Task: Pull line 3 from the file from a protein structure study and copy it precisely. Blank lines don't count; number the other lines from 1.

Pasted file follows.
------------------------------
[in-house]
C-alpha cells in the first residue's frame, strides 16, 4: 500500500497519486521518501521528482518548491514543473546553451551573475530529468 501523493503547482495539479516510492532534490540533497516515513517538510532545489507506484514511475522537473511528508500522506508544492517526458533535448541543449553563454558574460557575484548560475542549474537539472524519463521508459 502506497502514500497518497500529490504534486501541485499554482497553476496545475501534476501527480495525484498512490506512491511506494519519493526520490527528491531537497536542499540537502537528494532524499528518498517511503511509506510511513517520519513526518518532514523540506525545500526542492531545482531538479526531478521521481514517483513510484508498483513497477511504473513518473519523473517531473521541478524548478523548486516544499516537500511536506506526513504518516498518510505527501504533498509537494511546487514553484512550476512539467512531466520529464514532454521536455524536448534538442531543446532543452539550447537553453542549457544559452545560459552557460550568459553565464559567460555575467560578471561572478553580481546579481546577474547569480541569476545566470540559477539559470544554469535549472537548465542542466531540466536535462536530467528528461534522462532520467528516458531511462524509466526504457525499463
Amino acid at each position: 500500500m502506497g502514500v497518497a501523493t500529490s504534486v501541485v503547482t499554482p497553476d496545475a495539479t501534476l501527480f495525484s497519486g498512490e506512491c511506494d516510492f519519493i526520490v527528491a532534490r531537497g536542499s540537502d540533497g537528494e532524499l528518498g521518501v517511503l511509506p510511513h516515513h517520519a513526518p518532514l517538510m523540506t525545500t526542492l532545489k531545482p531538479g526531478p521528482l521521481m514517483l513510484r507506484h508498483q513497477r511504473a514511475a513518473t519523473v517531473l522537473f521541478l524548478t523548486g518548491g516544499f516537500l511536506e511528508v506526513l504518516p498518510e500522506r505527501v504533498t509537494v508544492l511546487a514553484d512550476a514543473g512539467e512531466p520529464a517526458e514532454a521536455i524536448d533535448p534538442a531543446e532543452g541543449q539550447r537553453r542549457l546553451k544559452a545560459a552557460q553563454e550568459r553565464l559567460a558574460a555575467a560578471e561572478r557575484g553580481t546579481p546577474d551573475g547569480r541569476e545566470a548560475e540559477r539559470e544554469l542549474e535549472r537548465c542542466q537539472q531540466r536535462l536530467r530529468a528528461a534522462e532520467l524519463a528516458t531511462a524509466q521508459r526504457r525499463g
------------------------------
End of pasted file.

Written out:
Amino acid at each position: 500500500m502506497g502514500v497518497a501523493t500529490s504534486v501541485v503547482t499554482p497553476d496545475a495539479t501534476l501527480f495525484s497519486g498512490e506512491c511506494d516510492f519519493i526520490v527528491a532534490r531537497g536542499s540537502d540533497g537528494e532524499l528518498g521518501v517511503l511509506p510511513h516515513h517520519a513526518p518532514l517538510m523540506t525545500t526542492l532545489k531545482p531538479g526531478p521528482l521521481m514517483l513510484r507506484h508498483q513497477r511504473a514511475a513518473t519523473v517531473l522537473f521541478l524548478t523548486g518548491g516544499f516537500l511536506e511528508v506526513l504518516p498518510e500522506r505527501v504533498t509537494v508544492l511546487a514553484d512550476a514543473g512539467e512531466p520529464a517526458e514532454a521536455i524536448d533535448p534538442a531543446e532543452g541543449q539550447r537553453r542549457l546553451k544559452a545560459a552557460q553563454e550568459r553565464l559567460a558574460a555575467a560578471e561572478r557575484g553580481t546579481p546577474d551573475g547569480r541569476e545566470a548560475e540559477r539559470e544554469l542549474e535549472r537548465c542542466q537539472q531540466r536535462l536530467r530529468a528528461a534522462e532520467l524519463a528516458t531511462a524509466q521508459r526504457r525499463g